The rise of the naturalist movement
The historical and philosophical influences on the movement include the Industrial Revolution, the rise of venture capitalism, and the scientific age. By the mid-nineteenth century, the effects of the Industrial Revolution were manifest. The agricultural workforce had migrated to the cities, and thousands of large, new factories had been built. New technologies began to bring more efficient power sources, such as gas and electricity, to homes and businesses in urban areas. The steam locomotive, the telegraph, and underground cables increased the speed of travel and communication. The new technologies opened new opportunities for entrepreneurs, and those few with access to capital built vast industrial empires. Increased wealth came into the hands of these businesspeople, and, for them, the standard of living rose dramatically.
The new industrialization had significant side effects. Factory workers were poor and underpaid, and they worked long hours in unsafe conditions. They had flocked to the cities from the country to find industrial jobs, and they were jammed together in squalid and overcrowded conditions. They lived a mean and brutish existence. The Industrial Revolution replaced romantic idealism with a new and harsh reality that focused on the accumulation of external goods—a new materialism.
Not only were material conditions changing, but new ideas were attacking the complacent Victorian order. In 1859 and again in 1871, Charles Darwin published his theory of evolution: Species are in constant battle to maintain their existence. Those that survive are better adapted to the environment and thus stronger. Through a process he called natural selection, new species evolve; humans had evolved from lower forms of animal life. Darwin had struck a blow to the metaphysical order and to most people’s religious beliefs. No longer were humans privileged creatures created by a benign God in his own image: They were connected to the animal kingdom. The naturalists were influenced by Darwin and in their fiction would depict humans in a bestial state caught in the struggle for survival.
Although Darwin disapproved of the application of his theories to human beings (the process of natural selection required thousands, even millions, of years, not a few generations), a philosopher named Herbert Spencer applied the process of evolution to the economic and social order with his social Darwinism. Because social beings are evolving toward a higher order, he reasoned, nothing should tamper with that competitive system. The fittest will survive, prosper, and evolve. Those who do not prosper and survive—the poor and the lower classes—should perish because they are not strong enough to survive. The suffering and hardships of the unsuccessful, Spencer thought, are merely incidental conditions in humanity’s evolution toward a perfect state. Social Darwinism allowed people in power to rationalize the exploitation of the working class as part of a grand design of nature. The economic system was not to be tampered with, since attempts to ameliorate the circumstances of the poor, immigrants, and children would encourage the propagation of weakness and ultimately work against society. Social Darwinism’s element of natural determinism was reflected by the naturalist writers, who often depicted the struggle for survival.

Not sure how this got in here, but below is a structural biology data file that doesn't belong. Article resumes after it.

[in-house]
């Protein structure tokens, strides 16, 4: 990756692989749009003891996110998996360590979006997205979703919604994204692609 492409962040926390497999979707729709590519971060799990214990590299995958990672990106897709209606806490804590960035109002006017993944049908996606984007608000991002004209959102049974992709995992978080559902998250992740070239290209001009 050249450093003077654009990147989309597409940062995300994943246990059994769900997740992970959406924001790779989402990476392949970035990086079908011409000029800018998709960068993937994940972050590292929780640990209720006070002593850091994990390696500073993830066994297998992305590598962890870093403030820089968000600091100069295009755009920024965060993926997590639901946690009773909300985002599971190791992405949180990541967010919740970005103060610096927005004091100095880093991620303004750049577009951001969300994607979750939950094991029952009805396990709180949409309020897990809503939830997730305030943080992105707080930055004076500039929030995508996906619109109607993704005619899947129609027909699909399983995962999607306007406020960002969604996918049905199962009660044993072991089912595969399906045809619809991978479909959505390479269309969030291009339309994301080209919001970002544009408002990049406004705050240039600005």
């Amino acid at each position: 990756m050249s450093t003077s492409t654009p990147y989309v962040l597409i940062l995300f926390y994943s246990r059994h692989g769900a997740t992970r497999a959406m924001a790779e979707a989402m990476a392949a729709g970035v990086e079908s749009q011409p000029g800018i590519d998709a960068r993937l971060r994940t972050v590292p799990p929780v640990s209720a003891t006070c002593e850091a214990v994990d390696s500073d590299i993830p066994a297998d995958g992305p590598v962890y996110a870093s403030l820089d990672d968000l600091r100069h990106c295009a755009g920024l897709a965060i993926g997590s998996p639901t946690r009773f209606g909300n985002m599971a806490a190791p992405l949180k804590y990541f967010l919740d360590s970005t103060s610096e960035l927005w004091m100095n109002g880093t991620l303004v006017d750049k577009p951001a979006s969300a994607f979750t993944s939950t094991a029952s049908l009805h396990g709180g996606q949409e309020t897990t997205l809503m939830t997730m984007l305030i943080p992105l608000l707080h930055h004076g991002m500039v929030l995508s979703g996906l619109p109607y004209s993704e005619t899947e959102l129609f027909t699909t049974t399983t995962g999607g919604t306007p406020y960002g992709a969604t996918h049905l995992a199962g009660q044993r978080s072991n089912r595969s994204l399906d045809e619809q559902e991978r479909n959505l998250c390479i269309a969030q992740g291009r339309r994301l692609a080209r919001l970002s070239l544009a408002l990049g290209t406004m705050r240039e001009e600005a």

Determinism also plays a role in the philosophy of Karl Marx. For Marx, economic conditions determine the highest goals of civilization. Individuals are caught in class warfare between the working proletariat and the capitalist class. The proletariat can escape oppression under the wheels of determinism through revolution and the formation of a socialist state. Unlike social Darwinism, Marxism sees the workers, not the capitalists, as triumphant. Some naturalist writers moved toward a socialist solution to the constant struggle for survival.
Another thinker, Hippolyte Taine, also influenced the naturalists. Taine made the Darwinian...
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